Curriculum Studies SIG

12 Aug, 2020 5:00 pm
Presented by:

Prof Suriamurthee Maistry and Dr Zayd Waghid

SIG webinar 2 Neoliberalism

The genesis of the term neoliberalism can be traced back to the end of the 19th century and was initially used by economists, notably the classical liberal economist, Milton Friedman. In essence, neoliberalism is a move away from the welfare state as was practiced, for example, in some Nordic countries such as Sweden in the 1960s and 1970s and emphasises free market trade, the deregulation of financial markets and individualisation. In the 1980s it emerged once more as a strong discourse/ideology during the Thatcher-Reagan years and infiltrated all forms of thought and practice. Universities did not escape this strong influence (or suction power) and it is evident in how knowledge is produced, utilised, packaged into curricula, disseminated, and in the very nature of its relationship with surrounding communities. The ideas of neoliberalism which have acquired an almost “common-sense” logic, are visible in the new managerialism and corporatisation of higher education as well as the very (corporate) vocabulary used. It is this bleak/grim outlook in formal education that prompted the British philosopher Stephen Ball to write an insightful article titled “The teacher’s soul and the terrors of performativity”. In it he neatly captures: “The new performative worker is a promiscuous self, an enterprising self with passion for excellence. For some, this is an opportunity to make a success of themselves, for others it portends inner conflicts, inauthenticity and resistance.”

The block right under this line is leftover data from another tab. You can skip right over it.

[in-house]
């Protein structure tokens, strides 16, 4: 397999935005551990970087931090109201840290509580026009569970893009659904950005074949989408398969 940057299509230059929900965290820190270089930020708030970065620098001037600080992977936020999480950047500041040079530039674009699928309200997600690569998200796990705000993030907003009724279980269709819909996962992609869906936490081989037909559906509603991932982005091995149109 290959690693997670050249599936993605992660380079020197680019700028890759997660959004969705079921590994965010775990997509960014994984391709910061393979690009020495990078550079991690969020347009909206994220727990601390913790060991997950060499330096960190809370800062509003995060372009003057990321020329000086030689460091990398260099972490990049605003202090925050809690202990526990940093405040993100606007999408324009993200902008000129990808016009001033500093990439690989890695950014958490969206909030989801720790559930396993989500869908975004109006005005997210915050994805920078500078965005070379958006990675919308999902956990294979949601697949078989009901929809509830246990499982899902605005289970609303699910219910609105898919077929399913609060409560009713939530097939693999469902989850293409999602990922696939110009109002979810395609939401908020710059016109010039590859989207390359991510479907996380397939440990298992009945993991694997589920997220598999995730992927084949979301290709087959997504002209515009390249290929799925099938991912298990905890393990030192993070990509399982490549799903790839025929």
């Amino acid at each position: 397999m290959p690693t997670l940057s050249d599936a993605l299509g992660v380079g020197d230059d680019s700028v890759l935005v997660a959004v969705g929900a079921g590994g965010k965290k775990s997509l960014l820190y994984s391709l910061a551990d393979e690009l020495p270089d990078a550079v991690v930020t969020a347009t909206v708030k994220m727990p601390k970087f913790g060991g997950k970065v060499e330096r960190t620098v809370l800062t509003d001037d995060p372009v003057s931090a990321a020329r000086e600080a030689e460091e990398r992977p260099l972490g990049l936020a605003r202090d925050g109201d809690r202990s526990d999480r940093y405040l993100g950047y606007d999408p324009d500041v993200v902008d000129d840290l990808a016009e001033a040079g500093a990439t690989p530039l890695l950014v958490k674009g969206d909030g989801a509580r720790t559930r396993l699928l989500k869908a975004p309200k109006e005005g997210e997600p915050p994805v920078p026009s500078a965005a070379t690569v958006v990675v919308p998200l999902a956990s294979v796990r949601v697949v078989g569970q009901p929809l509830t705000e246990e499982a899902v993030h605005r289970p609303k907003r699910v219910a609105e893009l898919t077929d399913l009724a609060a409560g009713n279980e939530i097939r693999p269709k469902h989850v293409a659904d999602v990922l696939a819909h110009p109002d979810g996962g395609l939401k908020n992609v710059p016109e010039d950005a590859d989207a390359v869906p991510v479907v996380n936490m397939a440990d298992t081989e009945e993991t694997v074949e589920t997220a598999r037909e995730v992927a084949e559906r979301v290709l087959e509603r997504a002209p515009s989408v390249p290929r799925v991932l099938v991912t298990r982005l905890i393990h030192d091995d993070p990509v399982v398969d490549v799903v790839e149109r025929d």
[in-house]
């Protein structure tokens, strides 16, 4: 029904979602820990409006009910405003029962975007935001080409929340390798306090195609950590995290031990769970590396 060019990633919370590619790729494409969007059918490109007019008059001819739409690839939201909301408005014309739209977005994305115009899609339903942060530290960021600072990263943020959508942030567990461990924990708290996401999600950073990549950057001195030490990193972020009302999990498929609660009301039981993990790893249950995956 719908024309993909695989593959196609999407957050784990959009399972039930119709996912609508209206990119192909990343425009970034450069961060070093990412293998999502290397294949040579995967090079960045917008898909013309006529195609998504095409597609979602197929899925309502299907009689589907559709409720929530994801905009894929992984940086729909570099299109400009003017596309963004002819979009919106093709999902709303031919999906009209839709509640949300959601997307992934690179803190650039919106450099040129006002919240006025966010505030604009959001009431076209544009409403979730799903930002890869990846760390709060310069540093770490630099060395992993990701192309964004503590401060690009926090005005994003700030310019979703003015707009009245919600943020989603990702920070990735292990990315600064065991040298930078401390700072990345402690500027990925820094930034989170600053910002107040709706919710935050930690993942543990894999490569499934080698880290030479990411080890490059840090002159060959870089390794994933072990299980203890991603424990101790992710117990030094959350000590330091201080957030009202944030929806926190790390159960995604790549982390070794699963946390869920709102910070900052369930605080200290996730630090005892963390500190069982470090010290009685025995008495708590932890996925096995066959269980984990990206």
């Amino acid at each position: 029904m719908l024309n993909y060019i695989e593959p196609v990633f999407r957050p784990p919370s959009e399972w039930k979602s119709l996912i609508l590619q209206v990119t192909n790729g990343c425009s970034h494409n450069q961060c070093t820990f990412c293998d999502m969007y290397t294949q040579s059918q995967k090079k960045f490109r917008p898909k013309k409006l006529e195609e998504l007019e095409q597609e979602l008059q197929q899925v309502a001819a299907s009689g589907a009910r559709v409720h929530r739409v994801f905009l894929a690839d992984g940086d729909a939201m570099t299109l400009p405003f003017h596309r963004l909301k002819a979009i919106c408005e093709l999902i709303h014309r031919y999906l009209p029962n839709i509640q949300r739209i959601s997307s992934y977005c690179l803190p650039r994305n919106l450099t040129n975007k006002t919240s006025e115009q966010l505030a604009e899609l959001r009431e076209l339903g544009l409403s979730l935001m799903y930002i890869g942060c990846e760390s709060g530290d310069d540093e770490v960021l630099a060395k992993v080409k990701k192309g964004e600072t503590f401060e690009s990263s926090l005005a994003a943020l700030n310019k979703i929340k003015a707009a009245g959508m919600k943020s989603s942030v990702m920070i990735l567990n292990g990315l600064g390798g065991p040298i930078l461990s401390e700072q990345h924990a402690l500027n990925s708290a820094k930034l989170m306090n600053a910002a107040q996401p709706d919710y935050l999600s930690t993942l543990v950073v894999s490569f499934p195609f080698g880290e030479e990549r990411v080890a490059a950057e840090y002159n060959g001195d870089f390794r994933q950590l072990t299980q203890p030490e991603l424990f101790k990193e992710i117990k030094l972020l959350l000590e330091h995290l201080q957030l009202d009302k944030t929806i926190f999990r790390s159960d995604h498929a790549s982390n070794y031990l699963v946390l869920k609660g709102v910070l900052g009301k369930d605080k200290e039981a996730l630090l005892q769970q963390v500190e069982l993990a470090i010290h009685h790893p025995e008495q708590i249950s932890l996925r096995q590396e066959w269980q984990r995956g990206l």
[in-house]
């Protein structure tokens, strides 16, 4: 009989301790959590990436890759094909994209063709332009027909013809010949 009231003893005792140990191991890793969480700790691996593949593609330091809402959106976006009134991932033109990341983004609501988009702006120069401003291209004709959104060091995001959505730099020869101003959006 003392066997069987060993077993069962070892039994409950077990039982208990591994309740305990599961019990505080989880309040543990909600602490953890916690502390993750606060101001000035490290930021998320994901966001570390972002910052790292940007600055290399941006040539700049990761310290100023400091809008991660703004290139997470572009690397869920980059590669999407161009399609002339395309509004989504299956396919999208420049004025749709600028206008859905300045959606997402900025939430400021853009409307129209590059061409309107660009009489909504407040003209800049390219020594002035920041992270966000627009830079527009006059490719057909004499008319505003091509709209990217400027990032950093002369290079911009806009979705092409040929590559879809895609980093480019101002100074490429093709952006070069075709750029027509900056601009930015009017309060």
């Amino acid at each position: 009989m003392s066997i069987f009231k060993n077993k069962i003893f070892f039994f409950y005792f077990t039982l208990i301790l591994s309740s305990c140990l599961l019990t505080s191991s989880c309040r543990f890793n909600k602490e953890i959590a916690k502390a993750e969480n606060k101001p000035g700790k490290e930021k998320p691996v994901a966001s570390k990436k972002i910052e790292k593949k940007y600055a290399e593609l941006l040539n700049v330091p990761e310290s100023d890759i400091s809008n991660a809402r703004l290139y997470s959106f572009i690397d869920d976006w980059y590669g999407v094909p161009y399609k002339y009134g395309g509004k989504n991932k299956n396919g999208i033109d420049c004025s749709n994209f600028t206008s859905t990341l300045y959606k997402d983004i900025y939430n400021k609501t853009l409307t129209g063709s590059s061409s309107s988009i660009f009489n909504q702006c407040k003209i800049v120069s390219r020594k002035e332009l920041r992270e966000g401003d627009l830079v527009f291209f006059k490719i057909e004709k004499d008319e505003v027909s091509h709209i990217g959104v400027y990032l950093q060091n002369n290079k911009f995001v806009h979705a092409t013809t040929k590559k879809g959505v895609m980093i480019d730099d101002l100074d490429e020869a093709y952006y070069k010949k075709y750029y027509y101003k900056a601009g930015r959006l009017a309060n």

How should higher education institutions in the grip of neoliberal agendas, as well as multiple crises such as the Covid-19 pandemic, racism (e.g. the death of George Floyd), decolonisation, etc., re-interrogate the curriculum and its theorising? What are the neoliberalism implications for education? Covid-19 has revealed thus far that it is the marginalised who have borne the brunt of the pandemic. These crises present us with an opportune moment to pause, reflect and think anew.

Ball, S. J. (2003). The teacher’s soul and the terrors of performativity. Journal of Education Policy, 18(2), 2015-228.